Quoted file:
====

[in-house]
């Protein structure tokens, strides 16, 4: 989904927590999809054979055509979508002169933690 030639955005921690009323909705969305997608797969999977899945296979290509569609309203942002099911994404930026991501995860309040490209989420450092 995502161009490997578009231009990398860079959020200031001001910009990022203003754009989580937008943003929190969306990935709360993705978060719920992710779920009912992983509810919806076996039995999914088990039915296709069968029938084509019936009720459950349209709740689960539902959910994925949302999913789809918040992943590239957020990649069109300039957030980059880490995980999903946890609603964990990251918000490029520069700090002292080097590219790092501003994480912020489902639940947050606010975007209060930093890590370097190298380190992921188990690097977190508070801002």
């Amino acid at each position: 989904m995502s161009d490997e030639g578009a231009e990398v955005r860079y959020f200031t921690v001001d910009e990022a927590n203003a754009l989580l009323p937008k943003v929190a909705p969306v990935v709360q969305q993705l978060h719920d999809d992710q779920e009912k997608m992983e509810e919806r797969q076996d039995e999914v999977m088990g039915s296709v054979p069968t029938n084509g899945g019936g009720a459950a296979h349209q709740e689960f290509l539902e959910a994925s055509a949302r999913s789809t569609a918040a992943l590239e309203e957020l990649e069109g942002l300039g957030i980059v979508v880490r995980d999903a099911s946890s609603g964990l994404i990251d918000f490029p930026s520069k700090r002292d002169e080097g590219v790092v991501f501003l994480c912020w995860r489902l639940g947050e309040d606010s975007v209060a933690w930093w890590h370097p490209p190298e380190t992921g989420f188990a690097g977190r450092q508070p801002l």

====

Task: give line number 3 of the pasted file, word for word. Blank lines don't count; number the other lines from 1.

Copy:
């Amino acid at each position: 989904m995502s161009d490997e030639g578009a231009e990398v955005r860079y959020f200031t921690v001001d910009e990022a927590n203003a754009l989580l009323p937008k943003v929190a909705p969306v990935v709360q969305q993705l978060h719920d999809d992710q779920e009912k997608m992983e509810e919806r797969q076996d039995e999914v999977m088990g039915s296709v054979p069968t029938n084509g899945g019936g009720a459950a296979h349209q709740e689960f290509l539902e959910a994925s055509a949302r999913s789809t569609a918040a992943l590239e309203e957020l990649e069109g942002l300039g957030i980059v979508v880490r995980d999903a099911s946890s609603g964990l994404i990251d918000f490029p930026s520069k700090r002292d002169e080097g590219v790092v991501f501003l994480c912020w995860r489902l639940g947050e309040d606010s975007v209060a933690w930093w890590h370097p490209p190298e380190t992921g989420f188990a690097g977190r450092q508070p801002l």